The vast majority (68.3 per cent) said they wanted sex more often than they got it and 84 per cent said their ideal frequency would be two or more times a week, according to The Australian Study of Health and Relationships.
Based on both her own clinical observations and conversations with colleagues, Matty believes that the number of sex-starved women in Australia is "grossly under-reported and under-discussed".
The number of sex-starved women in Australia is "grossly under-reported and under-discussed." (Image: Getty Images)
In a culture where virility is linked inextricably to masculinity and desirability to femininity, it is hardly surprising that men and women in this predicament choose not to broadcast their bedroom woes.
Books such as He's Just Not Up For It Anymore: Why Men Stop Having Sex And What You Can Do About It, by Bob Berkowitz and Susan Yager-Berkowitz, and The Sex-Starved Wife: What To Do When He's Lost Desire, by Michele Weiner Davis, have started to shed light on what has been, until now, a social taboo.
"I'd say that low desire in men is America's best kept secret," says Michele Weiner Davis. Some local therapists believe it is Australia's, too.
Low sexual desire in men has been a social taboo until only recently. (Image: Getty Images)

Why could this be happening?

Conventional wisdom holds that the only reasons men ever turn down sex is if their "plumbing" isn't working, their partners have let themselves go, or if they are having an affair.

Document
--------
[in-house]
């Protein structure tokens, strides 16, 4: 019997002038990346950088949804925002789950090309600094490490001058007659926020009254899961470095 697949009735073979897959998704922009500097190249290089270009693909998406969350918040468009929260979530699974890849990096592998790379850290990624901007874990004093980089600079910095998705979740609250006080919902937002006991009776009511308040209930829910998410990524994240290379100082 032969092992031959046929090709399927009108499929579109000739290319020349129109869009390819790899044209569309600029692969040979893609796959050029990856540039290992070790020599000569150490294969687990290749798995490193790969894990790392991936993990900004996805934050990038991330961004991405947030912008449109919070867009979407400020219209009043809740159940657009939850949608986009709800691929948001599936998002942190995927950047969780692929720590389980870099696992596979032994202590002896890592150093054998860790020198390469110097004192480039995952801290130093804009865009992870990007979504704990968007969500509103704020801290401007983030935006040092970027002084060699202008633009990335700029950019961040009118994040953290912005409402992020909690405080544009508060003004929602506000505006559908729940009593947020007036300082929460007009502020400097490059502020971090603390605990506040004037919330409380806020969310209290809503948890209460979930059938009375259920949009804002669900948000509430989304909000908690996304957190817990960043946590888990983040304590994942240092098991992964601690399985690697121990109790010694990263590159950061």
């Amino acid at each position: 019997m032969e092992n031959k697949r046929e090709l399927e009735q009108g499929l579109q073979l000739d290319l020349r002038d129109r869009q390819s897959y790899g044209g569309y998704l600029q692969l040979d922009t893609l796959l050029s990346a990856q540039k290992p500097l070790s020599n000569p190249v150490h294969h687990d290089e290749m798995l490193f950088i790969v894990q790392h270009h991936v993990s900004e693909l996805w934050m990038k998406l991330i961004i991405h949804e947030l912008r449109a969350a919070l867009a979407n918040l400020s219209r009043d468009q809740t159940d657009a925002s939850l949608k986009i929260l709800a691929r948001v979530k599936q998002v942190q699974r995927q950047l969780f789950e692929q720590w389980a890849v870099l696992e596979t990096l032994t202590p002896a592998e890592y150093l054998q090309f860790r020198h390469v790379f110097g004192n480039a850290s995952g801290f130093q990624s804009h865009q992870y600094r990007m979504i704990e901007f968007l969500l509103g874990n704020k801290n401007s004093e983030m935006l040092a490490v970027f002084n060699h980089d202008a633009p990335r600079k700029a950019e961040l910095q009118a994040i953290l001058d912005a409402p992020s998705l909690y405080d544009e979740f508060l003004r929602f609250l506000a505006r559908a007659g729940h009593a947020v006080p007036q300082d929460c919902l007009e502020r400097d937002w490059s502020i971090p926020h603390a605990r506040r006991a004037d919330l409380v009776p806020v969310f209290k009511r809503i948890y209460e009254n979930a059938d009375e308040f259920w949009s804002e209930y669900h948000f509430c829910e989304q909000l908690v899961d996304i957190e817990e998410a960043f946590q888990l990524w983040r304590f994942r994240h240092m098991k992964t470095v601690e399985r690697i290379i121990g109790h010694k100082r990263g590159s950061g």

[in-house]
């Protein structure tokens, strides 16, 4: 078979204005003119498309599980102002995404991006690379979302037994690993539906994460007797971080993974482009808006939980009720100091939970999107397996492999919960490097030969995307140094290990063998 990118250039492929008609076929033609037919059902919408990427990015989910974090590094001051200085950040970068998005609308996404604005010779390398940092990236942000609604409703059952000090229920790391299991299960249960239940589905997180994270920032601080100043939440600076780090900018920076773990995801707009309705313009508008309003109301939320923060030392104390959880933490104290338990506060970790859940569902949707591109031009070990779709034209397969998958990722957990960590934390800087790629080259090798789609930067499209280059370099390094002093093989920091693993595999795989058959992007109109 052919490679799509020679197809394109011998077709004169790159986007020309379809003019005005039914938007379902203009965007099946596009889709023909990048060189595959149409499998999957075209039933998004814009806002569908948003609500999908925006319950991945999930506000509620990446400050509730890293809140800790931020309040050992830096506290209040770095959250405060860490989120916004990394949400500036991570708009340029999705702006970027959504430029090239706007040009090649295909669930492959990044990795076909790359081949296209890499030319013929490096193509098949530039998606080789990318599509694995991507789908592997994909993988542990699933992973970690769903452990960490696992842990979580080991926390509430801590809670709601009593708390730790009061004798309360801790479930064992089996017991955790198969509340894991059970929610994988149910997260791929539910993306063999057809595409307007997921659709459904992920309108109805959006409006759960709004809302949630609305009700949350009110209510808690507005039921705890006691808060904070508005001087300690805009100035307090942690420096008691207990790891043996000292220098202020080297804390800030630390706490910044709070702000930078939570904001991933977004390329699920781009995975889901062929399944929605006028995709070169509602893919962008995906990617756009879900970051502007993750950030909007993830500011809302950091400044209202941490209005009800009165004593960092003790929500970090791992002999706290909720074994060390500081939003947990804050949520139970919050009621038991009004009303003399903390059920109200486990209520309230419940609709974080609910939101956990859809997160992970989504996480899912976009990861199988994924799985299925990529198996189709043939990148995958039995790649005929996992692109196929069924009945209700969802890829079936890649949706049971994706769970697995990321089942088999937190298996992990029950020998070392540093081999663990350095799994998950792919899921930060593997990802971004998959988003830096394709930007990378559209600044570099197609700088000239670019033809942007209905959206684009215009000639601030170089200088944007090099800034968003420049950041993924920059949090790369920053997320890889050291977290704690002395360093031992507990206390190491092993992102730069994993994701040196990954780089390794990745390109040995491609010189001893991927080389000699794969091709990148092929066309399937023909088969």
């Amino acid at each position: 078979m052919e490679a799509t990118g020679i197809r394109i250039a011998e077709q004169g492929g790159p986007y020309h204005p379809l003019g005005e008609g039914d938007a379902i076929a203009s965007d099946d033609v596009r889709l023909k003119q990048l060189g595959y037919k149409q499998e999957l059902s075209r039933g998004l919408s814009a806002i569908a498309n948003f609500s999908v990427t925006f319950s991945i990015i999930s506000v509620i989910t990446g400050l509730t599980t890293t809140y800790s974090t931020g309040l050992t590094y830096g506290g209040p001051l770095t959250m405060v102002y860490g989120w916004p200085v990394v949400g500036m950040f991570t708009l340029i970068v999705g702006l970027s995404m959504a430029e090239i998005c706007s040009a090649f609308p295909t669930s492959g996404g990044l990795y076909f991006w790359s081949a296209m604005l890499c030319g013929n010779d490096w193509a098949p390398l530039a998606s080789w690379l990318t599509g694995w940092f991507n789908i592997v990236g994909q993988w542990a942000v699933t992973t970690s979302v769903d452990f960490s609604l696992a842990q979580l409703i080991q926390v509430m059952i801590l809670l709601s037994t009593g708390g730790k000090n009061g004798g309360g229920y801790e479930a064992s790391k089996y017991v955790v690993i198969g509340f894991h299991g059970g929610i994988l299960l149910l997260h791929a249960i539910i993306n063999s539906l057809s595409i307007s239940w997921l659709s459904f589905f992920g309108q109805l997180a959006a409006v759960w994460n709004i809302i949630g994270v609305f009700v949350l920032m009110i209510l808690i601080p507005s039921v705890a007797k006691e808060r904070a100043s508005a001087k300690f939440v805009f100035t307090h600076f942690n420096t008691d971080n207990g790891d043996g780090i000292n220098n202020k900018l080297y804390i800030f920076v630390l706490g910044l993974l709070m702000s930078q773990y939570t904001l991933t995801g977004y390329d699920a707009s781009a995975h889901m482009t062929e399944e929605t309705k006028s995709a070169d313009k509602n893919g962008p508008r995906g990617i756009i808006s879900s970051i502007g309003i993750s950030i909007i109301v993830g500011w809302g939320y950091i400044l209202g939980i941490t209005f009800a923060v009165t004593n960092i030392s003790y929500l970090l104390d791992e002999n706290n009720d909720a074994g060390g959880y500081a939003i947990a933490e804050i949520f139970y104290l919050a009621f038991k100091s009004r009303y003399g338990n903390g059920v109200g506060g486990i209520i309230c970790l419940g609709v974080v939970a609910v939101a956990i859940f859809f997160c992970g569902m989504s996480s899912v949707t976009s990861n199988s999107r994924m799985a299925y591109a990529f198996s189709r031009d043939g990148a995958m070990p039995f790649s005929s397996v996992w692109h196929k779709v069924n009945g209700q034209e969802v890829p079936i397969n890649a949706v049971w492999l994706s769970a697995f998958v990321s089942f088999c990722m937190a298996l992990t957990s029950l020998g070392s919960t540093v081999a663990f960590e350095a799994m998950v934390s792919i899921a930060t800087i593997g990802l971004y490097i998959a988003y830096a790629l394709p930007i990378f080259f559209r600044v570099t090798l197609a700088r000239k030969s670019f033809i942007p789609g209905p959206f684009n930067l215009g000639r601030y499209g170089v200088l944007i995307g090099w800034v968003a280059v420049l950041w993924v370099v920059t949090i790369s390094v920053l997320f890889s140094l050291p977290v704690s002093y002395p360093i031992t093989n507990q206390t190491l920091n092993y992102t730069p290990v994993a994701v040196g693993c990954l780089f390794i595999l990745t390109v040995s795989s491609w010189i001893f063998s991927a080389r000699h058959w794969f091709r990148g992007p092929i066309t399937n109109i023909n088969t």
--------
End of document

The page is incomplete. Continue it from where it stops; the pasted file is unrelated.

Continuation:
Yet therapists say that a man's sex drive can fluctuate for the same reasons a woman's can: emotional disconnection, underlying resentment, unresolved relationship problems, stress, depression, sexual tedium, a heavy workload, exhaustion, or a sense that their partner is too critical of them.
WATCH: Five signs you're likely to cheat on your partner. Post continues after video...
Tobacco and alcohol can wreak havoc on libidos, as can medication for depression (of particular concern when Australia is the second highest prescriber of anti-depressants among the 34 OECD nations – 8.9 per cent of us are on some form of daily anti-depressant).
Health issues, such as cardiovascular disease, obesity, hormonal fluctuations or diabetes can also affect sexual function and if men suddenly experience erectile problems, premature or delayed ejaculation, they can become too embarrassed to have sex and acquire 'performance anxiety'.